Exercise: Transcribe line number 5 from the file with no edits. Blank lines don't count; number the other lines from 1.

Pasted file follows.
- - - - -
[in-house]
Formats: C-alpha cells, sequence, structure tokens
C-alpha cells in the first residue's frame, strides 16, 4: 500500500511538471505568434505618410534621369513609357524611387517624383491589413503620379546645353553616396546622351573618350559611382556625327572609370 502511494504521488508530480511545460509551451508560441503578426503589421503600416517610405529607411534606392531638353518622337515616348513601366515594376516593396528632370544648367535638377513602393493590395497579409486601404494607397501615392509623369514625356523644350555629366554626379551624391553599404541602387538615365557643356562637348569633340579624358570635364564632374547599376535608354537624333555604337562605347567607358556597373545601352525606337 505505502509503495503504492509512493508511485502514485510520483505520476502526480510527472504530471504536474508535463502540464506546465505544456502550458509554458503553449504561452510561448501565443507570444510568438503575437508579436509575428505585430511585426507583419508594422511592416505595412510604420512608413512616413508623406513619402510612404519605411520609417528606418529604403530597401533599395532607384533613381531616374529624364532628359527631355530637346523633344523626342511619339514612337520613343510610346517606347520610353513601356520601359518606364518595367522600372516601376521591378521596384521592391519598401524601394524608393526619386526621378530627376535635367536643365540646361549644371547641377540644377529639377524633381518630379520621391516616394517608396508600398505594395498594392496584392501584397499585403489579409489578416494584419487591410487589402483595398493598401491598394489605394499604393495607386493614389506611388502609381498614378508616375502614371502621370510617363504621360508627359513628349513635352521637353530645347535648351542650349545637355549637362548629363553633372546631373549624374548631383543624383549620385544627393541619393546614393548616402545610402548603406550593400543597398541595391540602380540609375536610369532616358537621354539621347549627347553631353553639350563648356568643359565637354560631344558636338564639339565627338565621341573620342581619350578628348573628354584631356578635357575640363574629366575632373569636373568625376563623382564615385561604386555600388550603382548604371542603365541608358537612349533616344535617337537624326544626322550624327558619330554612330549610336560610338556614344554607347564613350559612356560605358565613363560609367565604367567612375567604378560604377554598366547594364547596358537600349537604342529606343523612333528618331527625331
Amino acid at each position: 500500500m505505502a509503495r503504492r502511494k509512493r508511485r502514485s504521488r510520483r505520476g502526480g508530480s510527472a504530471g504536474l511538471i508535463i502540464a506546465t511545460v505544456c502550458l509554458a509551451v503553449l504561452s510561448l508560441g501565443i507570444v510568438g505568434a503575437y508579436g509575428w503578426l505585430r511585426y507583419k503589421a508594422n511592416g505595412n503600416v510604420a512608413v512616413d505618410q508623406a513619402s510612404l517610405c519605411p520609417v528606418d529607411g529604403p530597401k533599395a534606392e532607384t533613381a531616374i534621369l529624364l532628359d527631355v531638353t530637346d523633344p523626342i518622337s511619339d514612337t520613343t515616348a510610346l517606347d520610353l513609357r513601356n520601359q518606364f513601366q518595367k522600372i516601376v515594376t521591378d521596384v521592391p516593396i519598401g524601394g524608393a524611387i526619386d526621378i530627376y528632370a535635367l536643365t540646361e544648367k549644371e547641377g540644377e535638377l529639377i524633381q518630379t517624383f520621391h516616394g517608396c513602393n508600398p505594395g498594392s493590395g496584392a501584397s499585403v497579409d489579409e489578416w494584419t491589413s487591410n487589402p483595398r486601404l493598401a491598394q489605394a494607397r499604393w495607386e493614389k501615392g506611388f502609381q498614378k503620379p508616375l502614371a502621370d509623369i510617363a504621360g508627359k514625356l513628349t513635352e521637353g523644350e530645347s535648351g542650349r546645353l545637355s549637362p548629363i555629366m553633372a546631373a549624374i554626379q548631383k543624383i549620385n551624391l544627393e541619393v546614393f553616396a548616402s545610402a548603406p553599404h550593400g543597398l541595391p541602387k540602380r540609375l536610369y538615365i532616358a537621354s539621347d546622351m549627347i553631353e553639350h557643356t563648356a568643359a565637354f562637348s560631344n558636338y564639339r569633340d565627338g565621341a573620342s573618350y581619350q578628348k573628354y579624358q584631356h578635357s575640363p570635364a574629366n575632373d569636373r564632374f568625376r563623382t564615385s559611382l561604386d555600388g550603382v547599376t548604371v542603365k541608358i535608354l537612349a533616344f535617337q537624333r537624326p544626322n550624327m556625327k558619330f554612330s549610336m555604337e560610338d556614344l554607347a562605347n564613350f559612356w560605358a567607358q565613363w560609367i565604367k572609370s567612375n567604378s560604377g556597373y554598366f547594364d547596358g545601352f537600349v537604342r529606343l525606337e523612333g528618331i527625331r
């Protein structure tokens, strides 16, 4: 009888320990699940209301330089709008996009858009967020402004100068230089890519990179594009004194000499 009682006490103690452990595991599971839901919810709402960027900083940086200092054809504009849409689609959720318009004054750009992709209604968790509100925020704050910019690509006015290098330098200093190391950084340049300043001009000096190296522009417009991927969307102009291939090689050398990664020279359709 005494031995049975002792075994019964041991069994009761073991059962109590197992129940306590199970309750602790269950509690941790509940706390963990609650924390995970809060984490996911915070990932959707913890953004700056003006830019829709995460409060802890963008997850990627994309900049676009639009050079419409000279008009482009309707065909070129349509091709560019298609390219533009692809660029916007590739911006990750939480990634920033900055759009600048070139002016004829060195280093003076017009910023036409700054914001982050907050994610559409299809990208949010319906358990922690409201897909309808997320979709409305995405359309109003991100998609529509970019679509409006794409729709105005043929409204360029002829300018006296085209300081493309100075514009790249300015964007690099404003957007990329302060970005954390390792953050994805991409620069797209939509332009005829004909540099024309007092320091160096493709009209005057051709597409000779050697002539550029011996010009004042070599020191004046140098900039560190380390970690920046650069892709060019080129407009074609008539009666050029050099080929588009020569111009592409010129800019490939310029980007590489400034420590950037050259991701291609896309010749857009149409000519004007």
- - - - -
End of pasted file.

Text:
């Protein structure tokens, strides 16, 4: 009888320990699940209301330089709008996009858009967020402004100068230089890519990179594009004194000499 009682006490103690452990595991599971839901919810709402960027900083940086200092054809504009849409689609959720318009004054750009992709209604968790509100925020704050910019690509006015290098330098200093190391950084340049300043001009000096190296522009417009991927969307102009291939090689050398990664020279359709 005494031995049975002792075994019964041991069994009761073991059962109590197992129940306590199970309750602790269950509690941790509940706390963990609650924390995970809060984490996911915070990932959707913890953004700056003006830019829709995460409060802890963008997850990627994309900049676009639009050079419409000279008009482009309707065909070129349509091709560019298609390219533009692809660029916007590739911006990750939480990634920033900055759009600048070139002016004829060195280093003076017009910023036409700054914001982050907050994610559409299809990208949010319906358990922690409201897909309808997320979709409305995405359309109003991100998609529509970019679509409006794409729709105005043929409204360029002829300018006296085209300081493309100075514009790249300015964007690099404003957007990329302060970005954390390792953050994805991409620069797209939509332009005829004909540099024309007092320091160096493709009209005057051709597409000779050697002539550029011996010009004042070599020191004046140098900039560190380390970690920046650069892709060019080129407009074609008539009666050029050099080929588009020569111009592409010129800019490939310029980007590489400034420590950037050259991701291609896309010749857009149409000519004007």